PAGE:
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The NFL desperately needs to address its violence issue

The NFL needs to change its culture by adopting harsher disciplinary measures

NFL: Pittsburgh Steelers at Miami Dolphins Steve Mitchell-USA TODAY Sports

So, Jarvis Landry might have ended a dude’s career last weekend.

During the Miami Dolphins’ 28-25 upset victory over the Buffalo Bills last Sunday, Landry, a Pro Bowler in 2015, delivered a blindside, crackback hit to the upper torso of Bills defensive back Aaron Williams:

Landry was flagged for unnecessary roughness (but remained in the game) while Williams was taken to the hospital, where he remained for several hours with a neck injury before being cleared to travel with the team back to Buffalo.

On Thursday, Bills head coach Rex Ryan claimed that the team had major concerns about Williams’ long-term prognosis. Ryan’s sentiment was seemingly confirmed later Thursday evening, as ESPN’s Adam Schefter reported that Williams and his family plan to wait until the offseason to make a final decision on his playing career. Though the Bills have yet to elaborate on Williams’ playing status (he is currently “out indefinitely with a neck injury,” according to Ryan), it appears as if the 26-year-old defensive back’s season is over.

As Williams determines whether or not his body will ever recover to the point of an NFL return, the NFL slapped Landry with a laughable $24,000 fine. Williams, who is just two years into a four-year, $26 million contract, would hit free agency sometime around his 29th birthday. If Williams is indeed forced to retired, Landry will have caused him to lose untold millions in contract dollars.

To reiterate, Landry received a $24,000 fine. To add some additional and disturbing context, Steelers WR Antonio Brown received $20,000 in fines for wearing colorful shoes and dancing. Browns WR Josh Gordon forfeited an entire season’s worth of paychecks for hitting a blunt one, or five, too many times. Patriots QB Tom Brady received a four-game suspension (his team received a $500,000 fine and lost draft picks) for possibly-maybe-no-one-is-totally-sure letting some air out of a football.

Now, $24,000 isn’t exactly chump change to Landry (he’s making just shy of $1 million this season), but it certainly isn’t enough to cause him any real concern. Heck, Brown rationalized his aforementioned fine by saying $20,000-plus “ain’t nothing to a boss,” so it is pretty evident that some players don’t sweat forfeiting some coin.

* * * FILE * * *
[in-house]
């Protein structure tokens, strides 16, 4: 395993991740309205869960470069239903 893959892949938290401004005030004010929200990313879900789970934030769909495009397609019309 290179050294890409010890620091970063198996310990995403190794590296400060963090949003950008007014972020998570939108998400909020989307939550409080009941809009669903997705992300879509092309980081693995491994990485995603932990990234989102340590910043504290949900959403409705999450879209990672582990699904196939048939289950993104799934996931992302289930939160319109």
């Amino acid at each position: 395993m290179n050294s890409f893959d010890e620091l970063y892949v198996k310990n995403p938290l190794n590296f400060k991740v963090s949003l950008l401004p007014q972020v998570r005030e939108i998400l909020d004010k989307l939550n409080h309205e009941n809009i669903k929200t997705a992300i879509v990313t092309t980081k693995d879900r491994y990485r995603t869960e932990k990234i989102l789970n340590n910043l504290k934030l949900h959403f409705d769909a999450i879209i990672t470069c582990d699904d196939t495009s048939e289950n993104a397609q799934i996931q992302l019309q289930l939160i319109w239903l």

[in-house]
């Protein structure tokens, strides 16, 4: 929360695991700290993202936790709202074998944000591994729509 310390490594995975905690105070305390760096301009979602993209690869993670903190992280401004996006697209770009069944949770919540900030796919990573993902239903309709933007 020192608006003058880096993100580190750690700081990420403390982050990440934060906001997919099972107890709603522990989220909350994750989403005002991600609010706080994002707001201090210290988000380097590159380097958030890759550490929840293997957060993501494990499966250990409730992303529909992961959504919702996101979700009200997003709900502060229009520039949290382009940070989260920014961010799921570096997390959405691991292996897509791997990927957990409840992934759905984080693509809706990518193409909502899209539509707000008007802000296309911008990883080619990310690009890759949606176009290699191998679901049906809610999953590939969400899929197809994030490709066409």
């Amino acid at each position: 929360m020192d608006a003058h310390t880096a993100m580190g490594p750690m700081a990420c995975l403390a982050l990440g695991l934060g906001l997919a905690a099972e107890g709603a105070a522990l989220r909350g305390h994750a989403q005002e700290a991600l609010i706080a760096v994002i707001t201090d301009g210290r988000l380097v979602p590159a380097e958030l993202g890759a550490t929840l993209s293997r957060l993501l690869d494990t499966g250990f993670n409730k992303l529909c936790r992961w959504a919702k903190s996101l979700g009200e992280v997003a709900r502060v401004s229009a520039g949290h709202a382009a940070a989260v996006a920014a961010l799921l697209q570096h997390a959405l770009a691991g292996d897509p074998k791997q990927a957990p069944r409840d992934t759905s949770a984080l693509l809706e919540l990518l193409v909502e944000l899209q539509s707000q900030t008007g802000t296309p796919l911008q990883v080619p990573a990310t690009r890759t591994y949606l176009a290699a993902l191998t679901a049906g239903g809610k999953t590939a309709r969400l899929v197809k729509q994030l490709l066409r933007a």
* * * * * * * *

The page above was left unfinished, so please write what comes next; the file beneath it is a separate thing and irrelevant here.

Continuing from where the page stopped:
Of course, this isn’t to say that Landry meant to injure Williams - he didn’t, he and looked visibly shaken after delivering the hit. Also working in Landry’s favor is the fact that he, unlike Vontaze Burfict, Aqib Talib or Ndamukong Suh, is not a notoriously dirty player. However, his hit on Williams was absolutely a cowardly, dirty maneuver, and his punishment should be harsher.

See, the NFL relies too heavily on precedent when making these decisions (and by NFL, I mean Roger Goodell, who oversees and authorizes all disciplinary actions). Because Landry isn’t a repeat offender and seems to be a generally alright guy, the NFL levied the standard “unnecessary roughness” fine, which is, in fact, in the ballpark of $24,000. By adopting such a cookie-cutter policy, though, the NFL has severely comprised its own ability to properly discipline particularly, uh, “controversial” issues. For this reason, it might be prudent to handle these issues on a case-by-case basis. Last season, the league handed Giants WR (and, somewhat ironically, Landry’s college teammate) Odell Beckham Jr. a one-game suspension for delivering a blindside hit to Redskins CB Josh Norman, who was then with the Carolina Panthers. Since then, the only physical object that has felt Beckham’s wrath is the Giants’ kicking net. Likewise, Steelers LB James Harrison was hit with a one-game ban after delivering a helmet-to-helmet hit to former Browns QB Colt McCoy in 2011. Harrison has been fined or punished precisely zero times since drawing that suspension.

Obviously, some players will never learn to adjust their playing styles (RE: Burfict, Suh), but it seems like applying hardcore discipline right off the bat (when necessary, of course) tends to set people straight. If Goodell wants to appoint himself as the supreme ruler of league-wide discipline, it makes literally no sense to utilize such standardized disciplinary measures. He might as well use his powers to judge this stuff as it comes across his desk. If your dirty tackle ends some dude’s season, I don’t care if you’re Vontaze Burfict or Rob Gronkowski (who is the most likable guy in the NFL, in my humble opinion), you should be punished harshly.

Again, this isn’t to say that Landry should be excluded from the league for good. I’m not proposing an eye-for-an-eye punishment system (though Buffalo hosts Miami in Week 16, which could get pretty chippy for Landry), but I don’t think it’s overly unreasonable to suggest a one-game suspension or a bigger fine. Or both, whatever works.

Remember, neither Harrison nor Burfict received their suspensions immediately. Harrison received at least six separate fines (totaling $150,000) for his on-field actions, while Burfict committed untold on-field atrocities. If the NFL proactively addresses its violence issue by setting players straight after their first overly-dirty action, maybe it can compromise fewer players’ careers in the process.